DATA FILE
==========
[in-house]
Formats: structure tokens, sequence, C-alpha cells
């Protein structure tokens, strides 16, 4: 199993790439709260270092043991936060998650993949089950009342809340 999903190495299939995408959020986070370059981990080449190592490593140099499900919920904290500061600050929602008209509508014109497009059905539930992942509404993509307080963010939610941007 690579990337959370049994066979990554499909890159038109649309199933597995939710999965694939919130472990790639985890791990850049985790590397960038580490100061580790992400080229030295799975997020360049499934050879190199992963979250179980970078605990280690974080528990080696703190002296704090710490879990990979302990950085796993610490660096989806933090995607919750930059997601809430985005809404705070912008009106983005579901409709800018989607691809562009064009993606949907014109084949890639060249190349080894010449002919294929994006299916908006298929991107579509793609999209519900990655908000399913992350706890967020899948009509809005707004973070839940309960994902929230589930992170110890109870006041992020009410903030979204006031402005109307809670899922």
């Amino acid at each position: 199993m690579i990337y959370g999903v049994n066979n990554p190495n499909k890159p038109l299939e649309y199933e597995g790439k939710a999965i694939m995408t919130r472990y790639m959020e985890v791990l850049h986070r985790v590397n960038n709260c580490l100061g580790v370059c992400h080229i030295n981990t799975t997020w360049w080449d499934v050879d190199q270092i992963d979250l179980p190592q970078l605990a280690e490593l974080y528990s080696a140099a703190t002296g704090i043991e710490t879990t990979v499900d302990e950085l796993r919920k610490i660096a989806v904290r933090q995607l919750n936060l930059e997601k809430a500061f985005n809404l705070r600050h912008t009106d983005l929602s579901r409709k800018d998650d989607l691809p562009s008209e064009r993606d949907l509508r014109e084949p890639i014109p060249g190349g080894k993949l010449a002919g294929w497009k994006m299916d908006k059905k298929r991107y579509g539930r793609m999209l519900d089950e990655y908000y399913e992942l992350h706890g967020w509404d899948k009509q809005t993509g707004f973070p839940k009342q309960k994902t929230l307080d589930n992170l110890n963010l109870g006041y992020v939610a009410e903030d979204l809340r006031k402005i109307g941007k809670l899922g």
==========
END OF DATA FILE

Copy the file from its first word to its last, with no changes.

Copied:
[in-house]
Formats: structure tokens, sequence, C-alpha cells
């Protein structure tokens, strides 16, 4: 199993790439709260270092043991936060998650993949089950009342809340 999903190495299939995408959020986070370059981990080449190592490593140099499900919920904290500061600050929602008209509508014109497009059905539930992942509404993509307080963010939610941007 690579990337959370049994066979990554499909890159038109649309199933597995939710999965694939919130472990790639985890791990850049985790590397960038580490100061580790992400080229030295799975997020360049499934050879190199992963979250179980970078605990280690974080528990080696703190002296704090710490879990990979302990950085796993610490660096989806933090995607919750930059997601809430985005809404705070912008009106983005579901409709800018989607691809562009064009993606949907014109084949890639060249190349080894010449002919294929994006299916908006298929991107579509793609999209519900990655908000399913992350706890967020899948009509809005707004973070839940309960994902929230589930992170110890109870006041992020009410903030979204006031402005109307809670899922």
């Amino acid at each position: 199993m690579i990337y959370g999903v049994n066979n990554p190495n499909k890159p038109l299939e649309y199933e597995g790439k939710a999965i694939m995408t919130r472990y790639m959020e985890v791990l850049h986070r985790v590397n960038n709260c580490l100061g580790v370059c992400h080229i030295n981990t799975t997020w360049w080449d499934v050879d190199q270092i992963d979250l179980p190592q970078l605990a280690e490593l974080y528990s080696a140099a703190t002296g704090i043991e710490t879990t990979v499900d302990e950085l796993r919920k610490i660096a989806v904290r933090q995607l919750n936060l930059e997601k809430a500061f985005n809404l705070r600050h912008t009106d983005l929602s579901r409709k800018d998650d989607l691809p562009s008209e064009r993606d949907l509508r014109e084949p890639i014109p060249g190349g080894k993949l010449a002919g294929w497009k994006m299916d908006k059905k298929r991107y579509g539930r793609m999209l519900d089950e990655y908000y399913e992942l992350h706890g967020w509404d899948k009509q809005t993509g707004f973070p839940k009342q309960k994902t929230l307080d589930n992170l110890n963010l109870g006041y992020v939610a009410e903030d979204l809340r006031k402005i109307g941007k809670l899922g």